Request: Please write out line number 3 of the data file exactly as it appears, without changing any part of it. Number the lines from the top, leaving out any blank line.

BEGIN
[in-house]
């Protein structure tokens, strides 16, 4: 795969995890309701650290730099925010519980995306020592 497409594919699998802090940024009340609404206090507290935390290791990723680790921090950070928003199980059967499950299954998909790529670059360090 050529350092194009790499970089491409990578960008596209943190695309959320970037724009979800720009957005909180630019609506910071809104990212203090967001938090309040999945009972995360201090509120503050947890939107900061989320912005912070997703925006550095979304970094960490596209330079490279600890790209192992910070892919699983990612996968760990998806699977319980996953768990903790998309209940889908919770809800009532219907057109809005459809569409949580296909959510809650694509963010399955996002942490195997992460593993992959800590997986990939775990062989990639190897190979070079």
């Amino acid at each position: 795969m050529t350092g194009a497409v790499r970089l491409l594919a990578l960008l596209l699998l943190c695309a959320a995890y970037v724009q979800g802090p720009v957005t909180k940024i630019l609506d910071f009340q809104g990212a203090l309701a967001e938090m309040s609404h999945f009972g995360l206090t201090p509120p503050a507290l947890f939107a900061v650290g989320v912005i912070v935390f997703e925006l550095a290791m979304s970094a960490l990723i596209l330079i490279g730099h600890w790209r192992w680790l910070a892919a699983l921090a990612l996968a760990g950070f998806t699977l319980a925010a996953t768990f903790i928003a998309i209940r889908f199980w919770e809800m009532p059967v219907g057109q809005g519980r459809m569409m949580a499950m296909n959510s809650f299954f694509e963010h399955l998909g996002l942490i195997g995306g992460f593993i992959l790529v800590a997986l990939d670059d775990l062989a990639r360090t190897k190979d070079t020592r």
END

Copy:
């Amino acid at each position: 795969m050529t350092g194009a497409v790499r970089l491409l594919a990578l960008l596209l699998l943190c695309a959320a995890y970037v724009q979800g802090p720009v957005t909180k940024i630019l609506d910071f009340q809104g990212a203090l309701a967001e938090m309040s609404h999945f009972g995360l206090t201090p509120p503050a507290l947890f939107a900061v650290g989320v912005i912070v935390f997703e925006l550095a290791m979304s970094a960490l990723i596209l330079i490279g730099h600890w790209r192992w680790l910070a892919a699983l921090a990612l996968a760990g950070f998806t699977l319980a925010a996953t768990f903790i928003a998309i209940r889908f199980w919770e809800m009532p059967v219907g057109q809005g519980r459809m569409m949580a499950m296909n959510s809650f299954f694509e963010h399955l998909g996002l942490i195997g995306g992460f593993i992959l790529v800590a997986l990939d670059d775990l062989a990639r360090t190897k190979d070079t020592r």